Banks loan more money than its borrowers can repay; and they know it.
Conversely, consumers borrow more money than they can repay; but they generally don’t know it.
Why, you might ask, do banks loan money to people without the capacity to repay? Why do they blanket the post office with pre-approved credit cards? Why do they indiscriminately loan money to unemployed high school students, debt-ridden college students, bankrupt adults, and indebted seniors living on social security?
In part, the answer is “universal default,” a diabolical, oppressive and one-sided contract provision found within the legalese of credit card agreements. It permits credit card lenders to increase interest rates on prior loans whenever they believe their risk has increased because of unrelated conduct by the credit card holder.
For example, if you are one day late on a utility payment; or your marital status changes, or your credit score changes, or if you retire on a fixed income, the bank has the legal prerogative to unilaterally, without notice, increase the interest rate established at the time of the original transaction.
“I have had a stable interest rate for years on my VISA card,” said a senior legal helpline caller. “I have never missed a payment; in fact I have always made payments substantially higher than the required amount. Now, out of the blue, the bank increased my interest rate by almost 5 percent.”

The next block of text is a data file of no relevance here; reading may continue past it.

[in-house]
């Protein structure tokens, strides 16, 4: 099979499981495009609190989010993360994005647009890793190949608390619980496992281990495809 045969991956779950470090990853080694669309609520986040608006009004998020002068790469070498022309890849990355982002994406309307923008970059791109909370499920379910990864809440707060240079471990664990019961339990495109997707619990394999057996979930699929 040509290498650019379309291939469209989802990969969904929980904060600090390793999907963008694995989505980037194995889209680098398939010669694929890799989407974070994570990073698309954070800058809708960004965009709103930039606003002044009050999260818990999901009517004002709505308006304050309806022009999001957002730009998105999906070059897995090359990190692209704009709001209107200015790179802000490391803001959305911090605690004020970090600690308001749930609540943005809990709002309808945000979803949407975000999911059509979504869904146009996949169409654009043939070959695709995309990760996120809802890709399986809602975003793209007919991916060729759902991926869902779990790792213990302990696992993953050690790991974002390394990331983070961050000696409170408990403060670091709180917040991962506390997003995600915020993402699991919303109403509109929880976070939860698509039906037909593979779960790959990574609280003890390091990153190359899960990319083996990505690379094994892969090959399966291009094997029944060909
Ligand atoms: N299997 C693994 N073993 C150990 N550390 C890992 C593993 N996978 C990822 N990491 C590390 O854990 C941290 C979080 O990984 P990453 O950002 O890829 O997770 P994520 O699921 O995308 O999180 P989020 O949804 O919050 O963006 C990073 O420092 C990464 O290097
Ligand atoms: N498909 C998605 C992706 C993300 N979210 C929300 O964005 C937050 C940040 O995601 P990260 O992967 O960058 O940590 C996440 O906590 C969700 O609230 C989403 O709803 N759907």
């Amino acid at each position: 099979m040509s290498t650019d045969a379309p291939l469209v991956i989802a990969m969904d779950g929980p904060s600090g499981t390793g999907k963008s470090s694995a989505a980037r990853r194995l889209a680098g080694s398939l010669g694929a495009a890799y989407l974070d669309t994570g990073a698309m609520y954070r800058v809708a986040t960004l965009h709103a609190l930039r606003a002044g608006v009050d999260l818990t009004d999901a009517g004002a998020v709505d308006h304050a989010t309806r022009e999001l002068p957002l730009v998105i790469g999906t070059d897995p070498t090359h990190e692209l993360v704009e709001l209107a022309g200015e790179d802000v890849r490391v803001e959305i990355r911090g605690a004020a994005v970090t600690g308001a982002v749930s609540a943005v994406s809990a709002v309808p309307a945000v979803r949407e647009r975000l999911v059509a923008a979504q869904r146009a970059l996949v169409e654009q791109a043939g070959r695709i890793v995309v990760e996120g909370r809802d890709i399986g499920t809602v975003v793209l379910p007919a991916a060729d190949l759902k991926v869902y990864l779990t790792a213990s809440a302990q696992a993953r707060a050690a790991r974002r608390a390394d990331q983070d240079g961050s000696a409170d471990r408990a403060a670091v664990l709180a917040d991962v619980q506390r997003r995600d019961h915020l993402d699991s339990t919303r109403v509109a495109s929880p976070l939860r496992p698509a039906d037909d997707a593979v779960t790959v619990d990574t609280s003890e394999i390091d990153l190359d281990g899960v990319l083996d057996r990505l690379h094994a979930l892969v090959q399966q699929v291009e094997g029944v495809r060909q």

The caller is 64 and recently retired. Her husband died last year from cancer. Earlier this year a daughter sustained brain damage in a car accident; and, she has another daughter who is developmentally disabled. Life has taken a hard turn. She wishes to leave Arizona and return to her childhood home in Vermont.
Now she finds herself in the jaws of a credit card system facilitated by a Congress addicted to and dependent upon campaign contributions from the finance lobby and enforced by a legal system that treats “congressional bribery” - but not “judicial bribery” - as free speech.
I expect the reason the bank increased her rate was because first, it can; secondly, it is more profitable to do so; and thirdly, it will use her retirement as the excuse for having done so. Banks view fixed-income retirement as a risk.
(Pro bono legal information, advice and limited assistance is available through the USD Senior Legal Helpline; 1-800-747-1895; firstname.lastname@example.org. Opinions solely those of the author and not the University of South Dakota.)